Laptops are some of our most powerful and versatile devices, but even they’re not immune to various problems and malfunctions. Here are the five most common laptop problems and how you can fix them:

  1. Black Screen: You open up your laptop and power it on. It is loading and running, but the screen is black, which means there is a problem.

Solution: Unplug the power, remove the battery and then hold the power button for 20 to 40 seconds. Plug the power cord and re-start. Then shut down again, put in the battery, and re-start.

  1. ProblemNo internet:  sometimes laptops may lose connection to the internet, which can be a major problem. So, before assuming there is equipment failure, Diagnose using these steps:
  1. Solution: On most laptops, there is an actual wireless button or switch to activate the connection, find it and make sure it is in the ON position. Then restart your router, again using the drain the power method; unplug your router and leave it for 10-20 seconds, then plug it back in. If you are still having trouble, troubleshoot your network connections in your control panel. Finally, re-build your network from the beginning to make sure all your connections are set up properly.
  1. Overheating

Warning Signs: Computer crashes, freezes

Solution: Clean out air vents, put filtered material over the inhalation vent, or update BIOS

Overheating can rob your laptop of performance and often cause a host of hiccups, such as system crashes and freezing. Every computer generates lots of heat, but laptops are especially susceptible to overheating due to their small size and lack of ventilation. Excessive dust can clog air vents and deprive your system of cold air to cool off the CPU.

You can often solve overheating issues simply by cleaning out these air vents with a cloth or keyboard cleaner.

To prevent further dust buildup, place a piece of filtered cloth, say from a Swiffer, over the inhalation vent. Don’t place one over the exhaust vent, as that’s where hot air is supposed to flow out of the system quickly. If the cloth doesn’t work, you may want to update your system’s BIOS, which controls the laptop’s hardware. Most manufacturers offer an installation file that updates BIOS files automatically, which often addresses heat management. Just make sure that your notebook is connected to the power supply when updating the BIOS.

  1. Virus or Spyware Infestation

Warning signs: Excessive pop-ups, slow downloads

Solution: Install antispyware programs, use free virus scans

Nothing can cripple your system like malware. The first line of defense is always prevention. It’s best to have a subscription to a service like Norton 360. Norton impresses with it’s an unobtrusive security suite that offers stellar antivirus and spyware protection, file backups, and performance tuning without a complex user interface. The Norton suite also offers a firewall option that will silently block most threats while alerting the user to friendly programs requesting Web access.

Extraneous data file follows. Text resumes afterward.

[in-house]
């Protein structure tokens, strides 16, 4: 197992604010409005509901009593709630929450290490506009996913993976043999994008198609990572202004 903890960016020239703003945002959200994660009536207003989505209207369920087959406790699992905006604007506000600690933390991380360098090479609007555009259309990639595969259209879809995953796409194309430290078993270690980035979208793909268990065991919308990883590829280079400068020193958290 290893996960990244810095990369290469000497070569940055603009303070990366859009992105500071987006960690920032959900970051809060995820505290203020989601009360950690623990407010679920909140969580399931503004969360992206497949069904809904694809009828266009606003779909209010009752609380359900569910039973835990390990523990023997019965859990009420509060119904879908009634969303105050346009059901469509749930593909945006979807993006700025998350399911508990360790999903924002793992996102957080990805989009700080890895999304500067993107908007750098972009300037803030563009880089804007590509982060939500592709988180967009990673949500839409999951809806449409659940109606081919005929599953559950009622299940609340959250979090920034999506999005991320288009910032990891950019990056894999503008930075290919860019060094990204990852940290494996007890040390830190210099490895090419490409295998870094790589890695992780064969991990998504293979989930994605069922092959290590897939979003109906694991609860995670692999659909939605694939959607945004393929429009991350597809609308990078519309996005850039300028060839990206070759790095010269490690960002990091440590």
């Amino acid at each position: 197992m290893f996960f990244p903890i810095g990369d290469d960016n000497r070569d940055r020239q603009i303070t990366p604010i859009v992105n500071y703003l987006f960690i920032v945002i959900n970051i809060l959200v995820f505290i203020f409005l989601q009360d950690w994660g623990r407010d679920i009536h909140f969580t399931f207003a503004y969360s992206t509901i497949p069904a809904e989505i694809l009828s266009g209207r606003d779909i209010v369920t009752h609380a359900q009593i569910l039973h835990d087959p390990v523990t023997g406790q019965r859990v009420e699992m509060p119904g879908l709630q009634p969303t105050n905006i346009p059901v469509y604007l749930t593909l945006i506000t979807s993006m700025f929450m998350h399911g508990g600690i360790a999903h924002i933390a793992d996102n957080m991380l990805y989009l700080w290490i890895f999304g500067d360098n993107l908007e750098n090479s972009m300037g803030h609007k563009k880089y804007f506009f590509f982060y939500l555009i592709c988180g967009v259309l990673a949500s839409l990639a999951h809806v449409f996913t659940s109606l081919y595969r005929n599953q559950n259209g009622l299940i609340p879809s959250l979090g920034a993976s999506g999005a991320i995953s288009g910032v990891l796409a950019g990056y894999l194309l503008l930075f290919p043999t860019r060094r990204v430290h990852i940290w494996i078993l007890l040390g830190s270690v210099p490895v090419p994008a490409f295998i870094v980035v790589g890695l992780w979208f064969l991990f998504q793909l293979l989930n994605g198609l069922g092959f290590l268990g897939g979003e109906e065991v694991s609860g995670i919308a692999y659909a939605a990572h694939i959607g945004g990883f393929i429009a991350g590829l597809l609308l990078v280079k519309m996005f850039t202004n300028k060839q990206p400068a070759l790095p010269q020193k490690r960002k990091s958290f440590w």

If you don’t want to spend any money, you can bolster your defenses with free tools like Ad-Aware and Spybot: Search and Destroy. While both are excellent tools, each has its own strengths and weaknesses–Spybot is better at tracking down malicious code like pop-ups, while Ad-Aware does a better job removing cookies (text files that advertisers copy to a user’s computer to track surfing habits). We recommend scheduling periodic scans with both of these tools, just to be safe.

If these tools fail to locate a virus, you may want to try Trend Micro’s free House Call at, which is sometimes more adept at identifying viruses than other programs. Trend Micro also offers a free database of viruses and manual removal tips, if automated solutions fail.

  • System Crash

Warning Signs: Computer won’t boot up or won’t start up

Solution: Remove the hard drive and place it into an external enclosure. Run Checkdisk.

Most people go into panic mode when their computers refuse to boot up. More often than not, however, the problem is as simple as a missing system file or a bad sector on the hard drive. To determine if that’s the case, you can remove your hard drive using the instructions from the manufacturer and place the drive into a USB enclosure–these are external housings for internal hardware.

Next, connect the enclosure’s USB cable to an open USB port on a working PC. If the file system is still intact, the hard drive should show up as an external drive and allow you to transfer data to and from the drive. Next, try running Checkdisk on the drive-by opening a DOS prompt (Start/Programs/Accessories/Command Prompt) and typing in X: where X is the letter of your external drive. Then hit Enter. Now type “chkdsk /f.” Your system may ask you to dismount the drive; this is okay, so type Y and then hit Enter.

Your notebook will now display some information about your drive (file system type and serial number) and then scan the drive, fixing any errors it encounters. An error report will print out, so you can see what changes were made to the drive. If all went well, you’ll be good to go once you plug the hard drive back into the crashed notebook and power it on.

If you experience any of these highlighted problems with your laptop or desktop computers, get in touch and our experts are available to help you.